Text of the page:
Multiplying x_{2} by A gave 1/2 x_{2} , and if we multiply again we get (1/2)^{2} times x_{2}.
When A is squared, the eigenvectors stay the same. The eigenvalues are squared.
This pattern keeps going, because the eigenvectors stay in their own directions (Figure 6.1) and never get mixed. The eigenvectors of A^{100} are the same x_{1} and x_{2}. The eigenvalues of A^{100} are 1^{100} = 1 and (1/2) ^{100} = very small number.
Figure 6.1: The eigenvectors keep their directions. A^{2} has eigenvalues 1^{2} and (.5)^{2} .
Other vectors do change direction. But all other vectors are combinations of the two eigenvectors. The ﬁrst column of A is the combination x_{1} + (.2)x_{2}
Separate into eigenvectors
Multiplying by A gives (.7,.3), the ﬁrst column of A^{2} . Do it separately for x_{1} and (.2)x_{2} . Of course Ax_{1} = x_{1} . And A multiplies x_{2} by its eigenvalue 1/2 :
Multiply each x_{i} by λ_{i}
Each eigenvector is multiplied by its eigenvalue, when we multiply by A. We didn’t need these eigenvectors to ﬁnd A^{2} . But it is the good way to do 99 multiplications. At every step x_{1} is unchanged and x_{2} is multiplied by (1/2) , so we have .(12) ^{99} :
This is the ﬁrst column of A^{100} . The number we originally wrote as :6000 was not exact. We left out (.2)(1/2)^{99} which wouldn’t show up for 30 decimal places.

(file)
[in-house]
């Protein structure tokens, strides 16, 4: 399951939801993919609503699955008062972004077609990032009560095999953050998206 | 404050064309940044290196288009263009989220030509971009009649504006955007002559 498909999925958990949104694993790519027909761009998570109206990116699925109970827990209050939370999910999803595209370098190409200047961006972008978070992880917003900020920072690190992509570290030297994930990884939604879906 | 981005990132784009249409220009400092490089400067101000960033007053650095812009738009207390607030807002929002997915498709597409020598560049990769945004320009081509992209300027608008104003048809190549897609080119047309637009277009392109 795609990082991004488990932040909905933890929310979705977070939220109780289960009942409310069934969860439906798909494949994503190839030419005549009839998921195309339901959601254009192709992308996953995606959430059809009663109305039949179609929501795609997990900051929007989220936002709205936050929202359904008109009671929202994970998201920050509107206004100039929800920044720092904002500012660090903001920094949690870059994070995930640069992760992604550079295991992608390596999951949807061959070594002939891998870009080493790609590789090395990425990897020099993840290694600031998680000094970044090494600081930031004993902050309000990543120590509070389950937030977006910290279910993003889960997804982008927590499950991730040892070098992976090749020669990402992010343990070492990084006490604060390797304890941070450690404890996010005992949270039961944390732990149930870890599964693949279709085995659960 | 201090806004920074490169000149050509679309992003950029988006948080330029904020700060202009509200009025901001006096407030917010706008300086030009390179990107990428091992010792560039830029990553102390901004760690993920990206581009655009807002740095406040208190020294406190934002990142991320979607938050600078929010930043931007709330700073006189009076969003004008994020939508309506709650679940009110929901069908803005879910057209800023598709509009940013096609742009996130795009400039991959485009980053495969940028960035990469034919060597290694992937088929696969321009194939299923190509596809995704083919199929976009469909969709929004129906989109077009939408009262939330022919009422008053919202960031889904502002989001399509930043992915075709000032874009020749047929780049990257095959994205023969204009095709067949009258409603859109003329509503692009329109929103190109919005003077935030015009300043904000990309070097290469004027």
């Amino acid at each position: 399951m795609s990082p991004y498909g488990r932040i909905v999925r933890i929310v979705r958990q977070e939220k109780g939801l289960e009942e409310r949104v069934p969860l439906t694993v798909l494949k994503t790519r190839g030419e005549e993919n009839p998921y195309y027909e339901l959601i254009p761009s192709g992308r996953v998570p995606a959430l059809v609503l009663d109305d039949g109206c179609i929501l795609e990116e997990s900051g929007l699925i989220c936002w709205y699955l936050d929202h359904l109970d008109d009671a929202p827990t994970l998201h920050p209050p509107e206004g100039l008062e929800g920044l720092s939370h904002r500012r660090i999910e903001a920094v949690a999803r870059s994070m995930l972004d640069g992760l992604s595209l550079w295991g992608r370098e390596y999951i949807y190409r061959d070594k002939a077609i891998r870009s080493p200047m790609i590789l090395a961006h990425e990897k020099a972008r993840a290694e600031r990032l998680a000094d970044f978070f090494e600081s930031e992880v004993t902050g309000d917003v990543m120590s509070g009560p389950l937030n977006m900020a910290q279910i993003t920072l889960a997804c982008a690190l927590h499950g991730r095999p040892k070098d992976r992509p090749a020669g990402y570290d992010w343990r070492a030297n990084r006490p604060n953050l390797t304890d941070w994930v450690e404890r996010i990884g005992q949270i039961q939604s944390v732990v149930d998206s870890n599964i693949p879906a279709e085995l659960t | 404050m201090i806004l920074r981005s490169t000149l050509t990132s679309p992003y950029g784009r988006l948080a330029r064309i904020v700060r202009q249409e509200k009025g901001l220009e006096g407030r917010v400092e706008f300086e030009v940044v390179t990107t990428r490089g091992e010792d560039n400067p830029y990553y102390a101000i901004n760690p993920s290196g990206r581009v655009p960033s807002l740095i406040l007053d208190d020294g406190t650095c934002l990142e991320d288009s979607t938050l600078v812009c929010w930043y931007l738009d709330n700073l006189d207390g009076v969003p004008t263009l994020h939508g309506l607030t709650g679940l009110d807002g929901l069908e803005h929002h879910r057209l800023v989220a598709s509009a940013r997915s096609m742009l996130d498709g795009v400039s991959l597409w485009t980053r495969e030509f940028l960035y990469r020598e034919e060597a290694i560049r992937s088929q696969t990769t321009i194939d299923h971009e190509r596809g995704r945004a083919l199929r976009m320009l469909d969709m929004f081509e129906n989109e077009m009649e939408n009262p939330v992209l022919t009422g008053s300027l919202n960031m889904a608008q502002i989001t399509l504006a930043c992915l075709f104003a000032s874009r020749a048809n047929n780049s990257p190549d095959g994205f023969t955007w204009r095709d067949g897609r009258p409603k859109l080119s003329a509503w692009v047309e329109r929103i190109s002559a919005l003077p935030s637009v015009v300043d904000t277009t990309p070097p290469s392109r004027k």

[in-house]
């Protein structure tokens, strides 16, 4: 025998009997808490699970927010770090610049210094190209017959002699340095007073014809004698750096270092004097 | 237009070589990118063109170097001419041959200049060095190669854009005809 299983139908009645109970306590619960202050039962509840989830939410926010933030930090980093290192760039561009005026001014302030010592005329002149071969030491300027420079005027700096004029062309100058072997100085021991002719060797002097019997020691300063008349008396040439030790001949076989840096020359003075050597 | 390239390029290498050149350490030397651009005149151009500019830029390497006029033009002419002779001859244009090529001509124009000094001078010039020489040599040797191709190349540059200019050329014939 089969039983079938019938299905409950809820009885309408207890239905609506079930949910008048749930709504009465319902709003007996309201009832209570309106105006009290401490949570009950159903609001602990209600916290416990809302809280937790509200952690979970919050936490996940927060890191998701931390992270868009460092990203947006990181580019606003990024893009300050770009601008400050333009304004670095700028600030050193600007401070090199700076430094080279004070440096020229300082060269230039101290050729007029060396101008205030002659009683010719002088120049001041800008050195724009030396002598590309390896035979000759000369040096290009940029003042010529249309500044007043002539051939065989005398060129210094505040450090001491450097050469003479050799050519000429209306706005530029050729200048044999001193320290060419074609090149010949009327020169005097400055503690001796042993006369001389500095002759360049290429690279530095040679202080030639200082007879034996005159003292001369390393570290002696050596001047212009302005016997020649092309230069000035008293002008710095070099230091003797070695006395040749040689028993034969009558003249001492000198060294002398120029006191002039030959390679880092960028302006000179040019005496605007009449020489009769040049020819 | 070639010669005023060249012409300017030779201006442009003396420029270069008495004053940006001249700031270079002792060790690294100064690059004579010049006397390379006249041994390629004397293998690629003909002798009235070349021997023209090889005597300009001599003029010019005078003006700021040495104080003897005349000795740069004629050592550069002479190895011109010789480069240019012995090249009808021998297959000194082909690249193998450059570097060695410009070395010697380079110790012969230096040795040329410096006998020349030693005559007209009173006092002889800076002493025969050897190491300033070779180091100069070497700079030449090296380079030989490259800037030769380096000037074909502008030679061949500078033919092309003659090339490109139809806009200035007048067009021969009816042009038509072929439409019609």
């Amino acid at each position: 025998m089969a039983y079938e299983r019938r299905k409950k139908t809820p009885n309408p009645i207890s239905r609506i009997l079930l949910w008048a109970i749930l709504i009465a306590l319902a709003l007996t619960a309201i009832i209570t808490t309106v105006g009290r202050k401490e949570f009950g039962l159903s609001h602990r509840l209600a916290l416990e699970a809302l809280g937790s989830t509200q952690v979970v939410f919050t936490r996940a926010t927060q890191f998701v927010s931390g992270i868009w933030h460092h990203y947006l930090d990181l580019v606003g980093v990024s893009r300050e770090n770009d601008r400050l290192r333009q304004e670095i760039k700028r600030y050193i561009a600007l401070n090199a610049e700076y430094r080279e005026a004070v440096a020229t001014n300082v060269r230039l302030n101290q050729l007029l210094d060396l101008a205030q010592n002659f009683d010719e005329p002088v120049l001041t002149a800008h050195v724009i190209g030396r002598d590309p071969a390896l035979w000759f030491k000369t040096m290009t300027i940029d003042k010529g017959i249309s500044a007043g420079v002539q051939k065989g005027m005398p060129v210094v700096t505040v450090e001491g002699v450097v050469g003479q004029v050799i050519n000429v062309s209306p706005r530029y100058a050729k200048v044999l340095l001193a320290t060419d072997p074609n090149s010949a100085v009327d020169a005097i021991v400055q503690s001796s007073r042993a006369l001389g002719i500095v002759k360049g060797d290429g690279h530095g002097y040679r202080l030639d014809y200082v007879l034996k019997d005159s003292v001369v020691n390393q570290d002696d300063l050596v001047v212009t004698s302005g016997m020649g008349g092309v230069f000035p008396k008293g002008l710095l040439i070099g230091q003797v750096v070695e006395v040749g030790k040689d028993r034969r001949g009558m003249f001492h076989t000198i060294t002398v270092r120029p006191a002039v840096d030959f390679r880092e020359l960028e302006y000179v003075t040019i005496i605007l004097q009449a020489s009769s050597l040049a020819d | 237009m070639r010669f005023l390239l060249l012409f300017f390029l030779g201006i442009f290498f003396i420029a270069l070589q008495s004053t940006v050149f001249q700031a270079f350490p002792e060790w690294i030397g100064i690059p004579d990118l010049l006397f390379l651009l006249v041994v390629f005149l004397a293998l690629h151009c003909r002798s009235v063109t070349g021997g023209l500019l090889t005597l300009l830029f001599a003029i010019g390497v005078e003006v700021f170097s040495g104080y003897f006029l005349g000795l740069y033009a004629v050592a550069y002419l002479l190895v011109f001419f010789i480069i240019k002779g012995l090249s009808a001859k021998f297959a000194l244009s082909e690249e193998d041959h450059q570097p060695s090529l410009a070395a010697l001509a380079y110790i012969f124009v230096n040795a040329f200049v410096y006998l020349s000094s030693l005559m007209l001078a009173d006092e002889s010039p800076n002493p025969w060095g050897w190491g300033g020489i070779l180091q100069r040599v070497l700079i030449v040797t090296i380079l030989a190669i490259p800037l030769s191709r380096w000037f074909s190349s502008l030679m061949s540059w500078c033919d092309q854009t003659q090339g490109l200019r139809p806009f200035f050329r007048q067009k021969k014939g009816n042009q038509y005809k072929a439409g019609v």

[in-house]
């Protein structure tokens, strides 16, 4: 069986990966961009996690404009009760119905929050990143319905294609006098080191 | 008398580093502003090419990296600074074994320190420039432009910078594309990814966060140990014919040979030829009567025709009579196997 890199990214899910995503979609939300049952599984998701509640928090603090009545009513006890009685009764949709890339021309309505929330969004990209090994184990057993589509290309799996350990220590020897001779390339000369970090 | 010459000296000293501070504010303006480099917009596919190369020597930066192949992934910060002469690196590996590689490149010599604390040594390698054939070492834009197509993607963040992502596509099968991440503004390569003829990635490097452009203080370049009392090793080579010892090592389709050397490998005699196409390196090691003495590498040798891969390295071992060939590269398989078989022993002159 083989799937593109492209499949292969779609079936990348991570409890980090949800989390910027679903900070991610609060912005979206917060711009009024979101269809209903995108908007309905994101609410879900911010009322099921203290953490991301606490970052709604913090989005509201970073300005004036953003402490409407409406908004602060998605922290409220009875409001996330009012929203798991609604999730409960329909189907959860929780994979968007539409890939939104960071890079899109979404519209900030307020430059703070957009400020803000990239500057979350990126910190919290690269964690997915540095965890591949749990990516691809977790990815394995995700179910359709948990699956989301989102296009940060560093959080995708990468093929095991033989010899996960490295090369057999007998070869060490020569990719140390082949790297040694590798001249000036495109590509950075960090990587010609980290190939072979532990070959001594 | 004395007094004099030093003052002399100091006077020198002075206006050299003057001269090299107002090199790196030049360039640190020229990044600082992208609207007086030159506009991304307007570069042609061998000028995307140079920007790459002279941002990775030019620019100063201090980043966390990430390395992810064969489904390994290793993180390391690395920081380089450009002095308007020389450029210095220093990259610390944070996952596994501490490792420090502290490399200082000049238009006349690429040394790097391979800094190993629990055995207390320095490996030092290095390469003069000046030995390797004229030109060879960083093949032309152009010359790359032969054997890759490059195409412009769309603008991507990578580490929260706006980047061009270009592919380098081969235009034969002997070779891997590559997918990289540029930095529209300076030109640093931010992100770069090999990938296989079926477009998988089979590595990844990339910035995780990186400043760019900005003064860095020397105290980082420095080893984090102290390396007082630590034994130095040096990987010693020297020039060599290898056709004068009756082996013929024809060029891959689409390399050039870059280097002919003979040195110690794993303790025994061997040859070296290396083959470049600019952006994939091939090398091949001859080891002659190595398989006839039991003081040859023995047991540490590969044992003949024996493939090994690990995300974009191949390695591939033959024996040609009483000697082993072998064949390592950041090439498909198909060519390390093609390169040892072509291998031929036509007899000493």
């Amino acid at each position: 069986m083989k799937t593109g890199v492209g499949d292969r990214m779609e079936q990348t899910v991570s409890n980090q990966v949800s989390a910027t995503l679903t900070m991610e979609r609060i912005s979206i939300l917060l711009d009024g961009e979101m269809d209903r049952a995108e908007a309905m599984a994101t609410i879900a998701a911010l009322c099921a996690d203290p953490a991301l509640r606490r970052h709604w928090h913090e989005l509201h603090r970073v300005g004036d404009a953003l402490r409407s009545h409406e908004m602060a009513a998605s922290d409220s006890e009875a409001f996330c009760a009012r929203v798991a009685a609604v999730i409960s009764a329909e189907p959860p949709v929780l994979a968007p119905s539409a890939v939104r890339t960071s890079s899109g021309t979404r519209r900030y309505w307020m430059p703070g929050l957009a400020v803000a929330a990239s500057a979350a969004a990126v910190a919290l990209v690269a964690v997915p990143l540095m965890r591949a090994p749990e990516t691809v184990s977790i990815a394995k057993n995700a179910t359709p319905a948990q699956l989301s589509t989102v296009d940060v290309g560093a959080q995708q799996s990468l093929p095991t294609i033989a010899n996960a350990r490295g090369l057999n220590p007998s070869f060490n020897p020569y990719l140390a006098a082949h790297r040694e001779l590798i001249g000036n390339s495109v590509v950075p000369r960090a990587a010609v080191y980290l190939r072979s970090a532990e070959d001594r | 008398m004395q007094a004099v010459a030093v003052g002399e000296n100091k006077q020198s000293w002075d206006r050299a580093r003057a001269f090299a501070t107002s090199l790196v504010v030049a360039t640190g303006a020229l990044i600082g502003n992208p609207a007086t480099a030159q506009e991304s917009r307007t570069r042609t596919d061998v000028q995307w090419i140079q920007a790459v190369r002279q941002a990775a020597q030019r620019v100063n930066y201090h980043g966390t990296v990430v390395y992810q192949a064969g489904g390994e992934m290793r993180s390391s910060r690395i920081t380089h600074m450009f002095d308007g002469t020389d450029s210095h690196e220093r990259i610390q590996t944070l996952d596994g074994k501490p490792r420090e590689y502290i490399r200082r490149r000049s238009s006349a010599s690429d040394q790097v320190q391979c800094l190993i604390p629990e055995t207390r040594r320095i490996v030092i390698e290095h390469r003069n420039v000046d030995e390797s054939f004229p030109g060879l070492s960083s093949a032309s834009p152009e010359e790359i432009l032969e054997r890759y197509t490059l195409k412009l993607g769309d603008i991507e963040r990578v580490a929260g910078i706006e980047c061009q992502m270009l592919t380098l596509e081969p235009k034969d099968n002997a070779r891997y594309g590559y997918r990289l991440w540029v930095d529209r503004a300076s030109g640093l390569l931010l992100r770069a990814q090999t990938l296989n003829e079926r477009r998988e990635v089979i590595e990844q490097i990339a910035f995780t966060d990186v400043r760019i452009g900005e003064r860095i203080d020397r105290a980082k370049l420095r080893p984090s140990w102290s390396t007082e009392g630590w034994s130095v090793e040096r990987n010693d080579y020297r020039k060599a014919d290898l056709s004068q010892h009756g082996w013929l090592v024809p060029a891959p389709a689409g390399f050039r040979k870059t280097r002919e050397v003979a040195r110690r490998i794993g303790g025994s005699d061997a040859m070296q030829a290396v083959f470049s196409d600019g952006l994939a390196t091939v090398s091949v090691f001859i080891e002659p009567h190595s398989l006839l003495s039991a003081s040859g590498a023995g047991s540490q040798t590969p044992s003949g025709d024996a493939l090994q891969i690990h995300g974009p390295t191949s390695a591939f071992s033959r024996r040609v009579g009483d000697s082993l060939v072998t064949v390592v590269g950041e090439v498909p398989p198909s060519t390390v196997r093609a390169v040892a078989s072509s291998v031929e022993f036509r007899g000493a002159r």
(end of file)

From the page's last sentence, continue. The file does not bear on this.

The eigenvector x_{1} is a steady state that doesn't change (because λ_{1} = 1). The eigenvector x_{2} is a “decaying mode” that virtually disappears (because λ_{2} = .5). The higher the power of A, the closer its columns approach the steady state.
We mention that this particular A is a Markov matrix. Its entries are positive and every column adds to 1. Those facts guarantee that the largest eigenvalue is λ = 1 (as we found). Its eigenvector x_{1} = (.6, .4) is the steady statewhich all columns of A^{k} will approach. Section 8.3 shows how Markov matrices appear in applications like Google.
For projections we can spot the steady state (λ = 1) and the nullspace (λ = 0).
Example 2 The projection matrix has eigenvalues λ = 1 and λ = 0.
Its eigenvectors are x_{1} = (1, 1) and x_{2} = (1, 1). For those vectors, Px_{1} = x_{1} (steady state) and Px_{2} = 0 (nullspace). This example illustrates Markov matrices and singular matrices and (most important) symmetric matrices. All have special λ’s and x’s:
1. Each column of adds to 1,so λ = 1 is an eigenvalue.
2. P is singular,so λ = 0 is an eigenvalue.
3. P is symmetric, so its eigenvectors (1,1) and (1, 1) are perpendicular.